The problems appeared to be concentrated in the central European business and resulted in an overstatement of assets, revenue, and profit figures, stretching back for years, the company said on Feb. 28. The PwC investigation is digging deeper into off-balance sheet structures and transactions with related parties.
Even as investigations geared up, investors were pawing over Steinhoff’s damaged securities.
Bondholders, which included the European Central Bank, took losses of as much as 50% to unload paper in December that just days earlier was trading near face value, according to data compiled by Bloomberg.
Banks and private debt holders including Commerzbank AG and Natixis SA followed in January, offloading loans at discounts of between 20 and 35%. US banks took losses of $1 billion on Steinhoff in the fourth quarter alone, mostly related to Wiese’s margin loans.
In a report published on Dec. 6, short-seller Viceroy Research alleged that Steinhoff’s holding company was hiding losses in entities owned by associates of former CEO Markus Jooste. Viceroy’s analysis concluded that Steinhoff’s earnings may be at least 1 billion euros lower after adjustments, wiping out most of the company’s expected profits.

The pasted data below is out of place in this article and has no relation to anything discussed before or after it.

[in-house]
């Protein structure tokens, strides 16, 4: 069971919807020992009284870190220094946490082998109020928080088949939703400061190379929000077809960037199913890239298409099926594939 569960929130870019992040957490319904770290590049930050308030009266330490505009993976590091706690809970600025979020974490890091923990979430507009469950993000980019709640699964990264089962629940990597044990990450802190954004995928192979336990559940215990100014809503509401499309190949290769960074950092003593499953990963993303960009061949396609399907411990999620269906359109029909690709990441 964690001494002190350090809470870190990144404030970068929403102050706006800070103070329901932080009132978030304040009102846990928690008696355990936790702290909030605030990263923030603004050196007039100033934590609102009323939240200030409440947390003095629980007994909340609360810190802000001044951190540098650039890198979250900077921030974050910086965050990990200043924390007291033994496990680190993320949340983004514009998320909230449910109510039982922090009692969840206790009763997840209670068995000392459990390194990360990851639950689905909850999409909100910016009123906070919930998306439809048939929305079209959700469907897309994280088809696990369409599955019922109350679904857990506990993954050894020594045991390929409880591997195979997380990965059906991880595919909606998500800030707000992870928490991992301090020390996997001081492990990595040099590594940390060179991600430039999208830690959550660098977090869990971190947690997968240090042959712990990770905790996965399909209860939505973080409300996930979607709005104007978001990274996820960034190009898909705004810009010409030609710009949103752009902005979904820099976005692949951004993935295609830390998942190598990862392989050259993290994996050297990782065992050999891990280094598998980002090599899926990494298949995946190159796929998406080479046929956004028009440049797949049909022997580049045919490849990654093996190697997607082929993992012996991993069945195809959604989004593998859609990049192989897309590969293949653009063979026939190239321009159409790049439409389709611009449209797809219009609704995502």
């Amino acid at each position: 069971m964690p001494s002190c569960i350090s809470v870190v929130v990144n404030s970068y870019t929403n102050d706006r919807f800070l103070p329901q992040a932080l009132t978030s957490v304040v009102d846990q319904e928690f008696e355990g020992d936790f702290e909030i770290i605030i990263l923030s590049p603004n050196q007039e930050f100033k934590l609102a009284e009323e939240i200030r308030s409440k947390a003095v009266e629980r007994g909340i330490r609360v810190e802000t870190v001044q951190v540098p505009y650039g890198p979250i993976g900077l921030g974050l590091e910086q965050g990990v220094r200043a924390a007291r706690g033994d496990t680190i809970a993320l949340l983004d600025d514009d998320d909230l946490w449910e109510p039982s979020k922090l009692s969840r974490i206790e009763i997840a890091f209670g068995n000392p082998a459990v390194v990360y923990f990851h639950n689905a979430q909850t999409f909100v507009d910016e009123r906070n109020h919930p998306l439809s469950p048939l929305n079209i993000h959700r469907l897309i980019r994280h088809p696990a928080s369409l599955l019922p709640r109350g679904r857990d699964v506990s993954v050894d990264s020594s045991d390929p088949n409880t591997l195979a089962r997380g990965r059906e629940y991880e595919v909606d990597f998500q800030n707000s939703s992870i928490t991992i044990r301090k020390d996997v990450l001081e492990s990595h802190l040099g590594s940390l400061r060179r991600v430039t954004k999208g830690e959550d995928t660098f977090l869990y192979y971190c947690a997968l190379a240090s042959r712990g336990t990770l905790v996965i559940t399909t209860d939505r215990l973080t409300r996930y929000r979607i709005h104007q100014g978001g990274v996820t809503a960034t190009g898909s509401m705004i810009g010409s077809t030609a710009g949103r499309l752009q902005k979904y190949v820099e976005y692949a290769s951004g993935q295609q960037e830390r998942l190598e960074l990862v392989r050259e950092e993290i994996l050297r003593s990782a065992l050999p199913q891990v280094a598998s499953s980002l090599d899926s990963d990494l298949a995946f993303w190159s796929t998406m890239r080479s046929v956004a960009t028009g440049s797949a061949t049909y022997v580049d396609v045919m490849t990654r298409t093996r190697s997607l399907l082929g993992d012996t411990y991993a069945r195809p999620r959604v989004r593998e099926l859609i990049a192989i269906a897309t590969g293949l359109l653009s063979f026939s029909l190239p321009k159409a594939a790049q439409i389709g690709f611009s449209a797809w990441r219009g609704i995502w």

“It is possible this is just the tip of the iceberg,” Viceroy said in the report.
The dealings between Steinhoff’s units and non-related parties are often blurred.
Take Alvaglen Estates Limited, a Bahamas-based subsidiary of Steinhoff’s real estate arm, which owns properties in the UK. At least two of Alvaglen’s assets in the UK are managed by Formal Investments Limited of the British Virgin Islands, according to Land Registry records. Steinhoff units operate out of warehouses that appeared in Formal’s portfolio, which was available on its website until last week.